Summertime Lessons

The neighborhood pool is filled to almost overflowing. Chairs are scrubbed and arranged neatly on the decks; everything is at the ready. It’s nearly summertime. And just as surely as the pool will open on Memorial Day, family schedules and routines will all change with the changing season.

The time is ripe for character building. Summertime seems a natural time to me to work a little harder at instilling and refining good habits in ourselves and our children.

I’ve noted a perplexing trend in child-rearing of late. Parents, more and more, are consciously deciding that it is important to orchestrate a child’s life toward happiness. Everything a family does is directed at one goal: ensuring that the child is happy. All the time.

The problem with this parenting philosophy is that it does absolutely nothing to prepare the child for real life. Under this philosophy, a child chooses to do chores out of the goodness of his heart; he is not required to do so. He is allowed to choose how to spend his time and if he is homeschooled, what and when to study.

It is alarming to me that many Catholic parents are enthusiastically propagating this style of parenting. These parents are pursuing temporary happiness for their children but forgoing long-lasting joy. There is a big difference between happiness and joy. Joy comes when we walk in the will of God, no matter whether it makes us immediately happy or not. It surprises me that so many parents have bought this philosophy, hook, line and sinker.

It is important to train our children, to teach them what to do when every minute of the day is not fun. As parents, we need to instill a work ethic and sense of duty in our children. We can trust ourselves to makes good choices, even unpopular ones, for our children. We do this because we love them and know what is best for them. We use our perspective and maturity to make some choices for our children, even if they are unpopular choices in the short-term.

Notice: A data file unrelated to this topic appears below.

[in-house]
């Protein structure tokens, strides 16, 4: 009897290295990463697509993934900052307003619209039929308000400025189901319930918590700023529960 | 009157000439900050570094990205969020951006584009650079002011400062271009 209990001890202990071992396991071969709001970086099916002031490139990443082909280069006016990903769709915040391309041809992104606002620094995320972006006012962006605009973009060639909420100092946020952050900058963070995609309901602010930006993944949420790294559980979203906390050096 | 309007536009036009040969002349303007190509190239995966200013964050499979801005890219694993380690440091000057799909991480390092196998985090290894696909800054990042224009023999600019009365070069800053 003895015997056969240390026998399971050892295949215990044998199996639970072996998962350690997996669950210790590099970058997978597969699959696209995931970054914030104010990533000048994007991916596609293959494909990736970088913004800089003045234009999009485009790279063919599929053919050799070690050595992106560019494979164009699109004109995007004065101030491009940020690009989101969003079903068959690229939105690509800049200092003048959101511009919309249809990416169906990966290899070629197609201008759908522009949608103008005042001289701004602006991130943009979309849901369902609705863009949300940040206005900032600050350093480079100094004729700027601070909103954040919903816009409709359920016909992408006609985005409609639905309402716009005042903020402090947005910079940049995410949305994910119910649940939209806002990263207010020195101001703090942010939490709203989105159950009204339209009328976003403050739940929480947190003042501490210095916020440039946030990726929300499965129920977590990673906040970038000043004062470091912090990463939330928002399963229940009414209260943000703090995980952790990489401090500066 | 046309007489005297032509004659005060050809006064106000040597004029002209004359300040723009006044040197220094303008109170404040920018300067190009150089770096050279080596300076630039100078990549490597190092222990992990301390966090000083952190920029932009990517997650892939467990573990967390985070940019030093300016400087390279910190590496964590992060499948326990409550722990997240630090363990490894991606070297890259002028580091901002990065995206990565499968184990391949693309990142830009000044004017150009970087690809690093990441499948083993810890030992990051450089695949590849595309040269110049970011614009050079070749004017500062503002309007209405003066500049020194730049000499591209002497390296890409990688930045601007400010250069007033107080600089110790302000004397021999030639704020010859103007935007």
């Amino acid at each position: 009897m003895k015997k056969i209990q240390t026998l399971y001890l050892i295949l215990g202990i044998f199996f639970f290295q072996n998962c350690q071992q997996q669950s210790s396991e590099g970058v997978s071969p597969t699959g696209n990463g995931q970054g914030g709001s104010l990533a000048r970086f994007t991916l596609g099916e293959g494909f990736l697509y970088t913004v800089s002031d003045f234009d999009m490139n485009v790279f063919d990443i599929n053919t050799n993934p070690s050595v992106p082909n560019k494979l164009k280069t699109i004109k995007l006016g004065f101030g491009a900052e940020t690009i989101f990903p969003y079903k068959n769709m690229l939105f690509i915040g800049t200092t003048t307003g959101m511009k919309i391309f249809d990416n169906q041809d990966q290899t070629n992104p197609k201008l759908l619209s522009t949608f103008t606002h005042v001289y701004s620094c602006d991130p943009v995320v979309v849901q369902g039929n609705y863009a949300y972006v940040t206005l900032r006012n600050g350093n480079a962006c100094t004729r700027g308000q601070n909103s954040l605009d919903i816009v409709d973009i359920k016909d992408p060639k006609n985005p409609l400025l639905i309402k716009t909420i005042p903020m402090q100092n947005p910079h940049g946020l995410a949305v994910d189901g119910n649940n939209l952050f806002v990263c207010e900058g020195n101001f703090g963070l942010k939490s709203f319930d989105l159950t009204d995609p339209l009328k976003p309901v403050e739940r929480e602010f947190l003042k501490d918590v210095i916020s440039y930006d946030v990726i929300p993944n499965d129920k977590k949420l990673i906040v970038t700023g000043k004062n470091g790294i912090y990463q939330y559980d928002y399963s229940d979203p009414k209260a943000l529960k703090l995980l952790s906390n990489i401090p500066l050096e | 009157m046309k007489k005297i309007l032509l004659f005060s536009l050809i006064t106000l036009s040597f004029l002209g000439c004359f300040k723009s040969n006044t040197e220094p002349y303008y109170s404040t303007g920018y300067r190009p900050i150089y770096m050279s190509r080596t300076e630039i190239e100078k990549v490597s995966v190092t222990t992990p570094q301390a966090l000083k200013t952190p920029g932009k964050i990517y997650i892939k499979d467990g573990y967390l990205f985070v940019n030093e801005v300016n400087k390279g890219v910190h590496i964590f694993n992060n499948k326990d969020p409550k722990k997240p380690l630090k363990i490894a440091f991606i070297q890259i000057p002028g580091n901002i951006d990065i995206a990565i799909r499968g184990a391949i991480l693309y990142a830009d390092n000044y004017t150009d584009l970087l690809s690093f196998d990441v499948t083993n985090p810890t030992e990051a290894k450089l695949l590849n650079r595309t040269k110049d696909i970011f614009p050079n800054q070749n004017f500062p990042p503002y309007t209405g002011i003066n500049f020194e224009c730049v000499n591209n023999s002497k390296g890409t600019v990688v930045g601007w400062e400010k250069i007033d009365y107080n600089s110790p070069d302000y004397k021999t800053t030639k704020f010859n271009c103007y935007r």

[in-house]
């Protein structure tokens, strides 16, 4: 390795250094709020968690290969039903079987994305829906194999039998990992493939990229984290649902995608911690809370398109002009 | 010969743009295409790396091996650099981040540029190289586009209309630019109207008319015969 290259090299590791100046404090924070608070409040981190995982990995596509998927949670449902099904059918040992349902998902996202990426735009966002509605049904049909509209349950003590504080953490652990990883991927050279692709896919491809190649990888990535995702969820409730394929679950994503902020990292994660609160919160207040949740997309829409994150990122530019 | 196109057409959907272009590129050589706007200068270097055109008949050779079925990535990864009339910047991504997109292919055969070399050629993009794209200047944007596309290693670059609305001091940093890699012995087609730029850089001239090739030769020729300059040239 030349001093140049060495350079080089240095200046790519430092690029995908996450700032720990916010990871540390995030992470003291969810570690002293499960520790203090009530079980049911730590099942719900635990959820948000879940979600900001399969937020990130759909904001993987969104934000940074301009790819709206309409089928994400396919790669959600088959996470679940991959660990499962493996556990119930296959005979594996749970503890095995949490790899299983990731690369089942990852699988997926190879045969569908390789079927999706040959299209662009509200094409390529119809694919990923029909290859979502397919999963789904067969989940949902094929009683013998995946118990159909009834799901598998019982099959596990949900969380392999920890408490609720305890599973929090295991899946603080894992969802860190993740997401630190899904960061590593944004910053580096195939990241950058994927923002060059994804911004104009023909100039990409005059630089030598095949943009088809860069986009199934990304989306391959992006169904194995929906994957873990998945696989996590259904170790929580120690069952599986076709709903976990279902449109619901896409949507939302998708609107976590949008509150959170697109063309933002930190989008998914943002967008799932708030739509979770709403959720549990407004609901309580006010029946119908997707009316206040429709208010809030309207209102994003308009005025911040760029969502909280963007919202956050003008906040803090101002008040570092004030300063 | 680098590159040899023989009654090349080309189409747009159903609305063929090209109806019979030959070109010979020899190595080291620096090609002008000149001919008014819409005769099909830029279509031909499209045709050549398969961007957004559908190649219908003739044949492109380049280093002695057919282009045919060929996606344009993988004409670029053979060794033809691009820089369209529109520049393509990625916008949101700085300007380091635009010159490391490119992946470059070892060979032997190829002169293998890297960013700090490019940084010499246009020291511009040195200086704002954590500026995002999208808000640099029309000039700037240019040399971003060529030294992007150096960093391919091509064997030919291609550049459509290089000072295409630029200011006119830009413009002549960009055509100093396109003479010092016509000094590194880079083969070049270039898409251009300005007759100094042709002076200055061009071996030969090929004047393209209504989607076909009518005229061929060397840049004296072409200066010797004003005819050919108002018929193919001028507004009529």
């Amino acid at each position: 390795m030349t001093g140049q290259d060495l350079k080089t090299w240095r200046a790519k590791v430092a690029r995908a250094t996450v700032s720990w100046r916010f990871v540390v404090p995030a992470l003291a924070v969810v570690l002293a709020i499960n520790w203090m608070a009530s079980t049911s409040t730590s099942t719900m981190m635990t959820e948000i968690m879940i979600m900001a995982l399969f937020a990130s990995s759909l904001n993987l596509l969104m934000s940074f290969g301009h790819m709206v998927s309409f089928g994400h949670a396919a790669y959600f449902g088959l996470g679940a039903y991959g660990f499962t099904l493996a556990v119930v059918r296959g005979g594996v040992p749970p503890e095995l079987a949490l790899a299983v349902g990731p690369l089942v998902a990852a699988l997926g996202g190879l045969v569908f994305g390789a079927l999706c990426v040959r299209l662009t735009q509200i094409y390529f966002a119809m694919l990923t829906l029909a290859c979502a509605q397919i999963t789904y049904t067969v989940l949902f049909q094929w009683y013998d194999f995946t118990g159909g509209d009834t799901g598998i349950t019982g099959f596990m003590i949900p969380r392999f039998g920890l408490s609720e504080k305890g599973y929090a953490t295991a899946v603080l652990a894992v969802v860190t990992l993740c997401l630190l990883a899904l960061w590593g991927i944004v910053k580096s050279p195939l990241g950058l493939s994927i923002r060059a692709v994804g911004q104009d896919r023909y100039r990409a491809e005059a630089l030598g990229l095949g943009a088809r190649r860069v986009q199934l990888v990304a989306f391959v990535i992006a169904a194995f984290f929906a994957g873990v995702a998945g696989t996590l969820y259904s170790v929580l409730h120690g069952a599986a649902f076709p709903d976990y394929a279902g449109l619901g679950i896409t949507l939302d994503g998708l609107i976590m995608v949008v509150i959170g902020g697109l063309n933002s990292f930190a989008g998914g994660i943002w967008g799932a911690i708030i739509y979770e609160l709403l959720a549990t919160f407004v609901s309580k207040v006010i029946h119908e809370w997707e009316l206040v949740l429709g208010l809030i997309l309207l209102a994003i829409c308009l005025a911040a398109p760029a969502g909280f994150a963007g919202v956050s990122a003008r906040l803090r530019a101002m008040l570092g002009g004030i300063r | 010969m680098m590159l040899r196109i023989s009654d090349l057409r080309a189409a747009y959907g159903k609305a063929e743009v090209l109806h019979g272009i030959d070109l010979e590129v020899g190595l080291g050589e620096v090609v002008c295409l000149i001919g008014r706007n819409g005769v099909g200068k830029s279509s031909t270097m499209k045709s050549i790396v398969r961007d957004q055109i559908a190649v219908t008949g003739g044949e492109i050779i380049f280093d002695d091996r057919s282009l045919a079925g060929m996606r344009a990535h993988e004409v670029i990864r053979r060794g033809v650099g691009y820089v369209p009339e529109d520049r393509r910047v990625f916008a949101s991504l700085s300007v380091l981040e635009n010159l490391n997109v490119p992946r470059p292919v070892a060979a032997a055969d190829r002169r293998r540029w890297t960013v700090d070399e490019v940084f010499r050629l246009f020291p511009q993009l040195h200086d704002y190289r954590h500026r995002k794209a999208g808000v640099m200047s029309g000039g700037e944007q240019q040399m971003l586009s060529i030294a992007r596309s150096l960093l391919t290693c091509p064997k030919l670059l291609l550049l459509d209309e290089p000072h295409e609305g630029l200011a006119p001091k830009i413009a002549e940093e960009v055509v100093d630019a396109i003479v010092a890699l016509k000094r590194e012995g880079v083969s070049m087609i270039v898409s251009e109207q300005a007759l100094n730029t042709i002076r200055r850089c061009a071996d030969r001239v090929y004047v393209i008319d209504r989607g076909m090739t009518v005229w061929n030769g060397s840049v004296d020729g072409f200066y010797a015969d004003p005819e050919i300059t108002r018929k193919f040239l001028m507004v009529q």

There is great value in patient persistence. And parents need huge measures of patient persistence to instill good habits in their children. Not all children are naturally inclined to be obedient, honest, loving, hardworking and courageous. But all children need to grow into adults with those virtues.

Childhood is when we can lay down the rails of good habits for our children to travel along as adults. Nineteenth century educator Charlotte Mason writes: “‘Habit is 10 natures.’ If that be true, strong as nature is, habit is not only as strong, but tenfold as strong … “But habit runs along the lines of nature: the cowardly child habitually lies that he may escape blame; the loving child has a hundred endearing habits; the good-natured child has a habit of giving; the selfish child, a habit of keeping. Habit, working thus according to nature, is simply nature in action, growing strong by exercise.

“But habit, to be the lever to lift the child must work contrary to nature, or at any rate, independently of her.”

Not all children naturally choose what is right and good for them. Very few children can stick with a task (even if it is a task they have chosen) when it becomes boring or difficult. It is a wise and observant parent who will notice and encourage the child to see it to the end. The parent might even need to require the child to complete the task. The child will learn, over time, the value of patient persistence. With the guidance of a firm and loving parent, he will learn the habits of virtue.

I have eight children (actually, I have nine, but I won’t meet one of them until December). Some of them obey rather readily. Others have had to be trained to obey. If I don’t require obedience of all of them, some of them will have no experience in obeying even when it’s not pleasant. How then, will they know how to answer cheerfully and promptly when the Holy Spirit asks them to do something they don’t want to do? They will have no practice in it. Better to require small things of small people and develop a habit of cheerful first-time obedience, than to allow them to get to adulthood and have them fail to obey when it’s a big thing God wants of them.

This summer, I’m making a list of habits we need to cultivate. I’m thinking longterm. I know what adulthood requires. The greatest gift I can give my children is to equip them to answer in holiness those requirements of a mature Christian. We have no time to waste. The time to train up a child is now.

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